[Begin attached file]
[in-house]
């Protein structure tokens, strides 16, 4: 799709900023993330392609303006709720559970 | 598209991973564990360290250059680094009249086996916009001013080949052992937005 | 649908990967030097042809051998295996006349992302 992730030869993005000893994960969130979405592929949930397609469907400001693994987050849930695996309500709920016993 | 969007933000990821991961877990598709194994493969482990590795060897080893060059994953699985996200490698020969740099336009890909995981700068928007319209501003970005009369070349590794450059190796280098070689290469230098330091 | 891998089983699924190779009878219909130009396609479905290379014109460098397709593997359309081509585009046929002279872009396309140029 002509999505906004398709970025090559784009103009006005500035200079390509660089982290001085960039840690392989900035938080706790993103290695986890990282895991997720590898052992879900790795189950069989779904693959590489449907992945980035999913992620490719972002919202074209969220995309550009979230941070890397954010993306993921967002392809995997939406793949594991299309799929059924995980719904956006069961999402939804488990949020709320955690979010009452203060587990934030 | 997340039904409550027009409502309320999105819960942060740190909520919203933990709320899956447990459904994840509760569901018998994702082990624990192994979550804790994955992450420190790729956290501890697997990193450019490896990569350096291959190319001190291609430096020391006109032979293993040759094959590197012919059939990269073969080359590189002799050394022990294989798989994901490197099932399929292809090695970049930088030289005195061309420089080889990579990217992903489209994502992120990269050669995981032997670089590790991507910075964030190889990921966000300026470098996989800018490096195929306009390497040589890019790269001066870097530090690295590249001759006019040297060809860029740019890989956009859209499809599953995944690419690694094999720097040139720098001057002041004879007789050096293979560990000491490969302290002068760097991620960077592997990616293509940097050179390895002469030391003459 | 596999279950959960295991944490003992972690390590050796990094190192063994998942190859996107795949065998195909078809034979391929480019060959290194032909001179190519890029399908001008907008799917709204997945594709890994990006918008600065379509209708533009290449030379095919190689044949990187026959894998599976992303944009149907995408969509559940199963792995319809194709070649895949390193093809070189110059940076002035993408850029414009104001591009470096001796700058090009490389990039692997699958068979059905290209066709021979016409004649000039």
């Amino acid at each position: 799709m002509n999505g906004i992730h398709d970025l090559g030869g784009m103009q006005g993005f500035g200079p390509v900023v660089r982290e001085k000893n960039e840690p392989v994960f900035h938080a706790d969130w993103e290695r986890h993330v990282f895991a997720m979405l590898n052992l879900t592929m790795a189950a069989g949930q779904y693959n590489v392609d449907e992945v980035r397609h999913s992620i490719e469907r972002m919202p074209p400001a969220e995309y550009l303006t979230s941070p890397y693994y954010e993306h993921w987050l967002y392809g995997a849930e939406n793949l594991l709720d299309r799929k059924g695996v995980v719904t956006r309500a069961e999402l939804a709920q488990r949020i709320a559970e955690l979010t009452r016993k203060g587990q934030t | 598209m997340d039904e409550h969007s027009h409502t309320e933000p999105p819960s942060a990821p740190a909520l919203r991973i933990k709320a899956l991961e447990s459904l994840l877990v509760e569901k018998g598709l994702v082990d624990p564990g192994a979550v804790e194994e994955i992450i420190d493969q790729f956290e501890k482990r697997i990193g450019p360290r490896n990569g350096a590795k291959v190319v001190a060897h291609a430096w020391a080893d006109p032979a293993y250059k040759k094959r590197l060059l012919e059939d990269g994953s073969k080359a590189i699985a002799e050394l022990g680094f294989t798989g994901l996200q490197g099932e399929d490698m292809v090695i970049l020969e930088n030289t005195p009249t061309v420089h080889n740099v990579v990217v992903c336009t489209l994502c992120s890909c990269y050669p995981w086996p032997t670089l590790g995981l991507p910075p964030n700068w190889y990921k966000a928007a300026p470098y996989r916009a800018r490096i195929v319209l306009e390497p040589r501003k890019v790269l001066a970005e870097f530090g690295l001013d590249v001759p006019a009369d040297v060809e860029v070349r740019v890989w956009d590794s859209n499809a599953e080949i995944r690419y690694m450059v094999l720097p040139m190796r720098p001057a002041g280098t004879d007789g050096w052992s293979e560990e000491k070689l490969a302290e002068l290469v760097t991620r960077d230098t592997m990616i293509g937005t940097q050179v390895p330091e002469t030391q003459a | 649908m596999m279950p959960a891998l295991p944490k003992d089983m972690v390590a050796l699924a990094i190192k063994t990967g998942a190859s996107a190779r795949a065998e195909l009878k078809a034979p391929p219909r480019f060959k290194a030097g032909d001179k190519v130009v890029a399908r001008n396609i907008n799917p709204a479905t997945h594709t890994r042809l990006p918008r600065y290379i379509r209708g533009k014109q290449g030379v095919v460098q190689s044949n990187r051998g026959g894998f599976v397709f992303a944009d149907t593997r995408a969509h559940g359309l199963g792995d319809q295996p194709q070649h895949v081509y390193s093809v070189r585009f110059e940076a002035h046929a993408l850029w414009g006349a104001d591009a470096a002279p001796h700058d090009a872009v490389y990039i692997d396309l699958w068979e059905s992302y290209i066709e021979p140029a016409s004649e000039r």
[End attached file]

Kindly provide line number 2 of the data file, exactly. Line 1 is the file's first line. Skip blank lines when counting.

């Protein structure tokens, strides 16, 4: 799709900023993330392609303006709720559970 | 598209991973564990360290250059680094009249086996916009001013080949052992937005 | 649908990967030097042809051998295996006349992302 992730030869993005000893994960969130979405592929949930397609469907400001693994987050849930695996309500709920016993 | 969007933000990821991961877990598709194994493969482990590795060897080893060059994953699985996200490698020969740099336009890909995981700068928007319209501003970005009369070349590794450059190796280098070689290469230098330091 | 891998089983699924190779009878219909130009396609479905290379014109460098397709593997359309081509585009046929002279872009396309140029 002509999505906004398709970025090559784009103009006005500035200079390509660089982290001085960039840690392989900035938080706790993103290695986890990282895991997720590898052992879900790795189950069989779904693959590489449907992945980035999913992620490719972002919202074209969220995309550009979230941070890397954010993306993921967002392809995997939406793949594991299309799929059924995980719904956006069961999402939804488990949020709320955690979010009452203060587990934030 | 997340039904409550027009409502309320999105819960942060740190909520919203933990709320899956447990459904994840509760569901018998994702082990624990192994979550804790994955992450420190790729956290501890697997990193450019490896990569350096291959190319001190291609430096020391006109032979293993040759094959590197012919059939990269073969080359590189002799050394022990294989798989994901490197099932399929292809090695970049930088030289005195061309420089080889990579990217992903489209994502992120990269050669995981032997670089590790991507910075964030190889990921966000300026470098996989800018490096195929306009390497040589890019790269001066870097530090690295590249001759006019040297060809860029740019890989956009859209499809599953995944690419690694094999720097040139720098001057002041004879007789050096293979560990000491490969302290002068760097991620960077592997990616293509940097050179390895002469030391003459 | 596999279950959960295991944490003992972690390590050796990094190192063994998942190859996107795949065998195909078809034979391929480019060959290194032909001179190519890029399908001008907008799917709204997945594709890994990006918008600065379509209708533009290449030379095919190689044949990187026959894998599976992303944009149907995408969509559940199963792995319809194709070649895949390193093809070189110059940076002035993408850029414009104001591009470096001796700058090009490389990039692997699958068979059905290209066709021979016409004649000039």